Project Evo X , Testing The AMS “Widemouth” Downpipe!
By Mike Kojima
When we last left off with Project Evo X we had tested the K&N Tsunami Intake and Greddy RS exhaust with good results. Continuing with our testing of easy bolt on engine parts, the next step in uncorking our car was to go further upstream in the exhaust with an AMS Wide Mouth downpipe and test pipe.
Since we opened up the back part of our exhaust with Greddy’s 85mm in diameter RS catback exhaust system, it was natural to next look for a better downpipe. After evaluating what was on the market, we decided to use the AMS Big Mouth because of several unique design features which we felt made it stand out above the rest.
|The AMS Widemouth downpipe is truly a work of art. AMS used expensive investment casting tooling to build a thin wall cast stainless downpipe/turbine outlet to produce the freest flowing least restrictive downpipe on the market. The downpipe is compatible with the stock heat shields and is actually better than OEM quality!|
The turbine outlet on the stock Evo X turbo is a cast piece with a rather complex geometry. It hugs the back of the turbo pretty tightly and has a small diameter outlet, necking down to around 2.25” before it enters the actual downpipe. The discharge from the turbo’s internal wastegate is introduced right at the point where the exhaust flow exits the turbine and the entire gas flow is then forced to make a tight turn all in a small area.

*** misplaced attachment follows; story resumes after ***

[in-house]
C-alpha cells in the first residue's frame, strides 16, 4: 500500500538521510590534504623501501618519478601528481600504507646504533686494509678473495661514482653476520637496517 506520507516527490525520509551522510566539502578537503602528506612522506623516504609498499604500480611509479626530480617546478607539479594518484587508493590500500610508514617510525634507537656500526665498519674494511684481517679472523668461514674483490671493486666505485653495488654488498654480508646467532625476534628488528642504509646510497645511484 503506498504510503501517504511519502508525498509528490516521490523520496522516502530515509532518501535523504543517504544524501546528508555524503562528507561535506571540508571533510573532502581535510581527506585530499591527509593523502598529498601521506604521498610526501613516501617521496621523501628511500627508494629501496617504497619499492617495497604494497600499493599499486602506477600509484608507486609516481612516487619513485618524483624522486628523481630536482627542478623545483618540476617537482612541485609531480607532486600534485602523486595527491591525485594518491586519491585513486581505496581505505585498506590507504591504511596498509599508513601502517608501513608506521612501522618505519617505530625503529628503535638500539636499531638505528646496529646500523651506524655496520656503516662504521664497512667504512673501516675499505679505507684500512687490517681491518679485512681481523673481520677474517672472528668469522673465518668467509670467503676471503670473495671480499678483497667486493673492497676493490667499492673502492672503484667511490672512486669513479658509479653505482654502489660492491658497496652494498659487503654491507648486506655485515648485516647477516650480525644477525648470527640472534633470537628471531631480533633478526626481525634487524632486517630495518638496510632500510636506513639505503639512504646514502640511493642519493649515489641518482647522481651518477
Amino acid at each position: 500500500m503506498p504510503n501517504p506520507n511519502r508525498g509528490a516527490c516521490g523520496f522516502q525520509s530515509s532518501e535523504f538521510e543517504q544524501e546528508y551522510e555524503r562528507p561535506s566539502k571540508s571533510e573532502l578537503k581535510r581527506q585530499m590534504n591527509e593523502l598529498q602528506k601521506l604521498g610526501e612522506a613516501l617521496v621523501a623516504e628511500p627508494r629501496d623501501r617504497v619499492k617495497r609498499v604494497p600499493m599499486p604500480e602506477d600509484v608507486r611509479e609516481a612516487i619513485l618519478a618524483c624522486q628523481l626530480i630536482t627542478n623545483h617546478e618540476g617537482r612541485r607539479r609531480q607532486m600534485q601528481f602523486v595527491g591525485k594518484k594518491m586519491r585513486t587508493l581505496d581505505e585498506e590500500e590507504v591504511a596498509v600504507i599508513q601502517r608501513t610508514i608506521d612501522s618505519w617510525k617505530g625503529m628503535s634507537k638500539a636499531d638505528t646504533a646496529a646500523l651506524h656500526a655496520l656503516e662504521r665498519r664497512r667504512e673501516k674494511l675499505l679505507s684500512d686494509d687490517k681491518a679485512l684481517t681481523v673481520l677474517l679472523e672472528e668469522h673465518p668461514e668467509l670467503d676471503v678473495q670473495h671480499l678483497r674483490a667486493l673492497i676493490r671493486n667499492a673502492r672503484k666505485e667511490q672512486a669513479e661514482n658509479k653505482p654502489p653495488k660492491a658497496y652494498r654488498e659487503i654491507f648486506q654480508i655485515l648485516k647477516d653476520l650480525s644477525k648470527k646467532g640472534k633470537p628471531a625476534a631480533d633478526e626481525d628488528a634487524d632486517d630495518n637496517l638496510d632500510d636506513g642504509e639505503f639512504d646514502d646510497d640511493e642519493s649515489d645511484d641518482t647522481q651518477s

|You can see how the stock turbine outlet makes a very sharp turn right at the turbine and wastegate discharge. The AMS part uses smooth flowing bends with a much larger radius in this area. The area where the turbine and wastegate flow comes together is very critical for overall flow. Dumping all of this into a restrictive convoluted part is not the greatest for power.|
This creates a lot of turbulence and if the exhaust gas volume is increased by running other power increasing mods, this juncture is an area where a lot of backpressure will be created. Due to the space constraints, it is real hard to design a low backpressure fabricated part to fit in the area allowed that is actually better than stock.
|Looking down the throats of the stock part on the left and the AMS Widemouth on the right, it becomes painfully obvious which part is going to flow better. You can see the complex geometry of the downpipe's inlet and how a casting is going to be able to make the most of the limited space here to make a good flowing part.|
AMS came up with a solution to reduce backpressure and improve flow in this tight spot by designing the Widemouth downpipe as a one piece investment casting. By making the turbine outlet section a casting, AMS was able to maximize what they could do in the area using three dimensions to make a higher volume, straighter path from the turbine housing to the downpipe itself.